The 2018 Budget: What does it mean for Barker?

The Federal Government released details of its Budget on May 8, and the electorate of Barker will see individuals and industries receive financial assistance.

The office of Tony Pasin, the Member for Barker, have released a statement which outlines some of the key outcomes for the electorate:

Agriculture: $224 million has been earmarked for the growth of agricultural industries, including more jobs, and more exports. $51.3 million will be used to fund a further six positions for Agricultural Trade Counsellors. These Counsellors are integral to strengthening trade relationships and working through barriers. $15 million will also be used on a business engagement package, which will assist Australian exporters compete by negotiating non-tariff barriers on trade.

Taxes: In the upcoming 2018-2019 financial year, almost 60,000 (58,492) taxpayers in Barker are estimated to benefit from the Coalition’s tax relief for low and middle income earners, with tax brackets expected to rise over time.

Employment and Enterprise: It’s not only individual earners getting a break – small to medium businesses will also receive tax cuts. This will help up to 19,201 businesses in Barker invest in more staff.

Business Assets: The instant asset write-off for small businesses will continue for another year, with businesses with a turnover of $10 million being able to write-off assets which cost less than $20,000.

Education: Regional and remote students will find it easier to access Youth Allowance, as the parental income means tested cap for independent students is increased. The 88 schools in Barker with chaplains will receive some of the $247 million being provided to the National School Chaplaincy Program. There will also be 685 additional Commonwealth Supported places for students commencing their education at regional institutions and regional study hubs.

Senior Citizens: 14,000 more new high level home care packages will be delivered, and there will also be 13,500 new aged care places and 775 short term restorative places “to be made available where they are most needed”. As of July 2019, pensioners will also be able to earn up to $300 per fortnight from work (including self-employment) before it’s counted in an income test. This is part of the $227.4 million provided for pensioners in the Budget.

Health: Over the next decade in the region, the ‘Stronger Health Strategy’ will provide hospitals and medical centres with more staff, said staff receiving more training, support, and incentives. As well as hundreds of allied health professionals, the strategy is expected to deliver around 3,000 additional doctors for rural Australia, and more than 3,000 additional nurses in rural general practices.

Roads: There will be $3.5 billion for upgrading ‘key freight corridors’ in regional Australia.

Communities: $30 million will be invested in the Safer Communities Program from 2018-2020, with this program providing communities with grants for CCTV, lighting, bollards, etc. $22.5 million will be given to the Stronger Communities Program from 2018-2019, for community groups to upgrade facilities or purchase resources. The Building Better Regions Fund, for major projects and infrastructure, will receive $200 million for round three. The recipients of the second round of funding will be announced in mid-2018.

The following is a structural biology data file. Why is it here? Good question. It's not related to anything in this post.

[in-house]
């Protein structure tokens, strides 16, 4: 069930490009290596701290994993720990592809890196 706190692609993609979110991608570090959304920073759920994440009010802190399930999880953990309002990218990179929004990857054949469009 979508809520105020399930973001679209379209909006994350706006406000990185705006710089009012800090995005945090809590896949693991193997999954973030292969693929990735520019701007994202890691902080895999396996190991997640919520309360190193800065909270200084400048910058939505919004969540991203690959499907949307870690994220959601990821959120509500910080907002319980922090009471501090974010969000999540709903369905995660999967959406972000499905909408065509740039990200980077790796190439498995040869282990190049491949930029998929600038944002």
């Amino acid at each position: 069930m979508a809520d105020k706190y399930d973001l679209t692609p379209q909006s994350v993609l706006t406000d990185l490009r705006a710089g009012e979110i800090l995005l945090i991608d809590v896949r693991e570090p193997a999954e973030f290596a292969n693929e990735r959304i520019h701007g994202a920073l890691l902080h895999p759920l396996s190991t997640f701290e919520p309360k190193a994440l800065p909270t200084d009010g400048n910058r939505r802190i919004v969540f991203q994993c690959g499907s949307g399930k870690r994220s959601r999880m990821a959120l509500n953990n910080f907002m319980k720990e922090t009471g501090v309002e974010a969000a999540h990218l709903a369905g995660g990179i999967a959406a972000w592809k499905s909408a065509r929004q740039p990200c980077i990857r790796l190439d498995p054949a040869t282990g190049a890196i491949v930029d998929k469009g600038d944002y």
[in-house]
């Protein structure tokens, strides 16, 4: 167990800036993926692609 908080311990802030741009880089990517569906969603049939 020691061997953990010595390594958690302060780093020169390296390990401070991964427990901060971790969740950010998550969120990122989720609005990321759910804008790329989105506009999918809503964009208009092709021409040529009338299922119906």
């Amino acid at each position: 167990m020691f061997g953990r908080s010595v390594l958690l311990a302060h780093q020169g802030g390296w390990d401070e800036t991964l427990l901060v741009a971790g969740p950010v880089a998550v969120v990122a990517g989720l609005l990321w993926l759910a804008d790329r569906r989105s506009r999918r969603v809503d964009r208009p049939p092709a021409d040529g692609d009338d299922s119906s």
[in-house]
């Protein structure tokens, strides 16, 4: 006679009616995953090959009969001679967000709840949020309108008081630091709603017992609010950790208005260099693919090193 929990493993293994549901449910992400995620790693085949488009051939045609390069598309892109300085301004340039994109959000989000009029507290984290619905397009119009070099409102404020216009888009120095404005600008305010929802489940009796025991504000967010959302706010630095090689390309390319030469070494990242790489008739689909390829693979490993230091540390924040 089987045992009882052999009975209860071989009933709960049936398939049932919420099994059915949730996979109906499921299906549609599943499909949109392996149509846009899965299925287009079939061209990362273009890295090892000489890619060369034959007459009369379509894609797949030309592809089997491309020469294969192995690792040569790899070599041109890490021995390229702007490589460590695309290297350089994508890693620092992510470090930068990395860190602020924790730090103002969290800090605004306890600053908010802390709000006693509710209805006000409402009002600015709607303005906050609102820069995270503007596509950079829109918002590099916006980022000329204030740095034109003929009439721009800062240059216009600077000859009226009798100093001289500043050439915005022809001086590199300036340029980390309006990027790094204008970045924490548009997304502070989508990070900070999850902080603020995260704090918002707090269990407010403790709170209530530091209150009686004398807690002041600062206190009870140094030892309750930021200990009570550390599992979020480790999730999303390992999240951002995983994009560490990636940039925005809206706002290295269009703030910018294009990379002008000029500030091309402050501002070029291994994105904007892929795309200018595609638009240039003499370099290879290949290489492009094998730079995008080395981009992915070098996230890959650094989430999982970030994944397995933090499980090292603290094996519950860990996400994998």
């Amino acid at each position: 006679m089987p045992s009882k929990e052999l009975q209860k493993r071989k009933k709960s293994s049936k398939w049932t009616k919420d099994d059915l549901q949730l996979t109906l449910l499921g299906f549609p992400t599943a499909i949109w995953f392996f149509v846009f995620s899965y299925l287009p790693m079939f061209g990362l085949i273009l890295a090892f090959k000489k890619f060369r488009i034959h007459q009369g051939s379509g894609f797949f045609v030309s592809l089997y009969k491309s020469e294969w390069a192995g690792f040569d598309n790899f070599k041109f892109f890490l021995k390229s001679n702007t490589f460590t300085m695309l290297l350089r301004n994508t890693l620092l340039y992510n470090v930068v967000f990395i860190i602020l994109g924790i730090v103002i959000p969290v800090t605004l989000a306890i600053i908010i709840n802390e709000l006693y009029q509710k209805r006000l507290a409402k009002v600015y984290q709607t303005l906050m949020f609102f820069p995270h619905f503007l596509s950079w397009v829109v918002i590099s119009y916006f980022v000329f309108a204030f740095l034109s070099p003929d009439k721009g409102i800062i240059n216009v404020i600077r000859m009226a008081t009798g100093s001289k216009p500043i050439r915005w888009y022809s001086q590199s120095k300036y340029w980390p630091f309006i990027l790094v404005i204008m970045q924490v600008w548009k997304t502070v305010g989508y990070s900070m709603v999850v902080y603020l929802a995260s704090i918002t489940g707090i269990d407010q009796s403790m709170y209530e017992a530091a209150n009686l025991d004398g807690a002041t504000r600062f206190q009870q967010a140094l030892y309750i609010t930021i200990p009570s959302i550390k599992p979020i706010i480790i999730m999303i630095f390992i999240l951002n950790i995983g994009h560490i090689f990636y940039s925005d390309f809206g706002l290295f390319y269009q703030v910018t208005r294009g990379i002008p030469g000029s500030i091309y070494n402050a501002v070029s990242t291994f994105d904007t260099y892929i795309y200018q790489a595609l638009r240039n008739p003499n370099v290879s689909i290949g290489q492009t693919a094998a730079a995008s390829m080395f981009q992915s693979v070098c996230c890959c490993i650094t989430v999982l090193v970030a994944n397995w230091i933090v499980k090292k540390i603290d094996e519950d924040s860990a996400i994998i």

“This Budget delivers on the Coalition’s commitment to build a stronger economy, to create more jobs and guarantee the essential services Australians rely on,” Mr Pasin said.

“Last year we saw the strongest year of jobs growth on record, with 415,000 more jobs created nation-wide, three quarters of which were full time. 

“At the same time the Budget deficit is less than half what it was two years ago, and we are on track to bring the budget back to balance with a projected surplus of $11 billion in 2020-21.”

The Federal Budget has been welcomed by the State Government, with Treasurer Rob Lucas stating:

“It is pleasing to see that our productive working relationship with the Federal Government has resulted in South Australia receiving $1.8 billion of new infrastructure funding, which is our population share.

“The Marshall Government will now work with the Federal Government to advance our priority infrastructure projects to improve the lives of south Australians and create jobs.”

The increased funding for agriculture has been positively received by Primary Producers SA.

“The government’s allocation indicates an agenda to tackle non-tariff barriers, which is very important and will help many more agricultural enterprises to share in the benefits of the progress made with trade agreements,” Chair Rob Kerin said.

In addition to these allocations, Mr Kerin considers the increased funding for biosecurity to be a “key win”, and would like an SA region to be chosen in the $18.4 million Regional Employment Trials Program.

Mr Kerin’s main disappointment with the Budget was the absence of funding for mobile blackspots, and “the digital divide” between metro and rural Australia.

“The lack of services is a business, social, educational and safety issue,” Mr Kerin said.

“We welcome the progress made with the NBN, but mobile continues to be a major problem – leaving those without coverage at a severe disadvantage.”

Mr Pasin addressed the lack of funding for mobile blackspots on ABC South East on May 9.

Mr Pasin emphasised that the government wanted to “get it right” with the Mobile Blackspot Program, and that a rolling program provided more certainty than a “one off cash splash”.

The Mobile Blackspot Program is currently under review.

This story The 2018 Budget: What does it mean for Barker? first appeared on Naracoorte Herald.